“…the day is not far off when the Economic Problem will take the back seat where it belongs, and that the arena of the heart and head will be occupied, or re-occupied, by our real problems—the problems of life and of human relations . . .” These words were not written recently by any de-growth, new age, utopian moralist but by John Maynard Keynes, in his preface to Essays in Persuasion written in 1931.
This was a period of an ongoing debate within the economic world that one decade later led to the adoption of the GDP as a universal measure that assesses the degree of development. Within the GDP as a measure of happiness logic, the mainline of reasoning argued that by having more income people could satisfy more needs and, therefore achieve greater well-being. Hence, be happier. Although there was no direct observation of people’s experience of being well, it was assumed that more income was always better (Rojas, 2019). What the GDP as a measure of happiness debate ignored to emphasize was that it was based on an assumption.
Having work helps to define the purpose that moves us. But, it would be a mistake to think that money should be the final purpose because there is solid evidence showing that ‘people should be paid enough not to think about money, but about work’, as Slavoj Zizek (2012) well recommended.
His recommendation is inspired by the MIT research, carried out with different groups of students. The researchers chose a group to which they assigned different tasks to perform. These challenges consisted of memorizing long sequences of digits, solving word and geographic puzzles, even facing physical challenges. To incentivize performance, the researchers offered them three levels of rewards:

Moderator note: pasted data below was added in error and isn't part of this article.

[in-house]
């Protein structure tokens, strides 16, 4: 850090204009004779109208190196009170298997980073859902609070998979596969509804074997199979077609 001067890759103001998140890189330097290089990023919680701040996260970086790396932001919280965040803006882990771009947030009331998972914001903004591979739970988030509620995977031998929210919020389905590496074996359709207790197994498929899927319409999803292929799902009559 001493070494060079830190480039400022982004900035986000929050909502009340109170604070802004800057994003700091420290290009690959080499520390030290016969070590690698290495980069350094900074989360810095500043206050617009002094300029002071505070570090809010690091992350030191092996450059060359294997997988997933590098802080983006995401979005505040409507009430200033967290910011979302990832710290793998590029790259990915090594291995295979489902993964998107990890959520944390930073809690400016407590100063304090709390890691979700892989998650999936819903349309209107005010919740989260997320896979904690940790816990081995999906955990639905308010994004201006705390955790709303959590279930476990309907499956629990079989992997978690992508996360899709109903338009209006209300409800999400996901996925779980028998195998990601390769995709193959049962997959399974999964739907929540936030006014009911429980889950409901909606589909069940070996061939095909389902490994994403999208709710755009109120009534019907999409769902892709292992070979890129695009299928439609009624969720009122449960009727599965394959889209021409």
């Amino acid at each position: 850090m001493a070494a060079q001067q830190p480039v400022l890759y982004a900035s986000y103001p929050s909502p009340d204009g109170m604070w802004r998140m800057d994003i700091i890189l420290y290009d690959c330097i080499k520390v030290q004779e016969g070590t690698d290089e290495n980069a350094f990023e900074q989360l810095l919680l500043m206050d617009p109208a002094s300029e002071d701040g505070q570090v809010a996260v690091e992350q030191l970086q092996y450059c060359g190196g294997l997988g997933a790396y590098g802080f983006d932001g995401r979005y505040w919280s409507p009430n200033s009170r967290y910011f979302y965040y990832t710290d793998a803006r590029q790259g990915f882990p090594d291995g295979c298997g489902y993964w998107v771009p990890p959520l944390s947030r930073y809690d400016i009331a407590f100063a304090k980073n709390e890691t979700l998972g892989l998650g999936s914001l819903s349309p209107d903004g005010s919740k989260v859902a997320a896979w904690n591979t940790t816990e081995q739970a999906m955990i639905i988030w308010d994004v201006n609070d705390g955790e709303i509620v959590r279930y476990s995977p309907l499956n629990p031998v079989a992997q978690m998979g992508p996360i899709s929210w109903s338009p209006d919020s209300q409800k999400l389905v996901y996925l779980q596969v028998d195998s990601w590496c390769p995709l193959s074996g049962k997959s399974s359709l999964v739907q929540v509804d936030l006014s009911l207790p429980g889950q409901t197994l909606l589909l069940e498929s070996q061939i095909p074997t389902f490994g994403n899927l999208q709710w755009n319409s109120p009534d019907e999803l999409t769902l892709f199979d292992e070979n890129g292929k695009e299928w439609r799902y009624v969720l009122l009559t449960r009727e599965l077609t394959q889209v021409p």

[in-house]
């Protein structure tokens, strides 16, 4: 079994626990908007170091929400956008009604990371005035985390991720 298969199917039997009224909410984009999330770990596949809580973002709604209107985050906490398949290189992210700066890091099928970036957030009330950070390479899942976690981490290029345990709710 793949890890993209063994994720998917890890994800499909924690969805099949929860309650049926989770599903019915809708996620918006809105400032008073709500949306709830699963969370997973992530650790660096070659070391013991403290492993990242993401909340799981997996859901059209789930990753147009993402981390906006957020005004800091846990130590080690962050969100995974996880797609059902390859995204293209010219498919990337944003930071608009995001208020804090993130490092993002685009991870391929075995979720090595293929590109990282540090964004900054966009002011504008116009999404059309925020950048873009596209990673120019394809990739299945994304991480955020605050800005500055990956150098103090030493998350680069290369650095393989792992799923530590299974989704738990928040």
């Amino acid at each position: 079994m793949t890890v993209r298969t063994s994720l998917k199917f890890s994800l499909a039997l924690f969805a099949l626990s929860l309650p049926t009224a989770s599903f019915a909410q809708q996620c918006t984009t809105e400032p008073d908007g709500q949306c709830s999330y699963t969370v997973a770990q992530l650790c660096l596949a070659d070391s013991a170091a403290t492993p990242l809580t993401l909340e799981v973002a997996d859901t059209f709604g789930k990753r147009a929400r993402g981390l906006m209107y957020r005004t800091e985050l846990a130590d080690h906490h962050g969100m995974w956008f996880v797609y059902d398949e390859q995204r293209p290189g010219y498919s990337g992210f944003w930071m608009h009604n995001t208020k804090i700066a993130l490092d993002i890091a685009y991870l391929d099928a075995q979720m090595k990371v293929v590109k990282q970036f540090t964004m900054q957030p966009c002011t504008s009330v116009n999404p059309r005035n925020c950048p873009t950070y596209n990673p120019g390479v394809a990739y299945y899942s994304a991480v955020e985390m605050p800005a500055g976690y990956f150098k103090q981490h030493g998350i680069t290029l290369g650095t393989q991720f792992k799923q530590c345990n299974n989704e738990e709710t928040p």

- If the results were modest they received a small incentive of money.
- If the results were medium, they received a somewhat better incentive.
- If the results were very good, they received a big monetary incentive.
What the researchers found was completely contrary to the logic of “more income is always better“, commonly assumed in the business world. When it was about performing purely mechanical tasks, the incentives responded as expected; more incentives generated better performance. But when the questions moved to the field of tasks that required cognitive effort, the results were opposite: the greater incentive led to worse performance.
On the one hand, to some these results can be interpreted as a type of Marxist ideology and propaganda, which rests on the motto ¡From each, according to his abilities; to each according to his needs!” But the fact that the study was financed by the US Federal Reserve Bank clears these doubts. To go further, thinking that perhaps the prize of around €50 would not be tempting enough for a student who can afford to study in an elite school, the researchers decided to head to a less developed country, specifically India.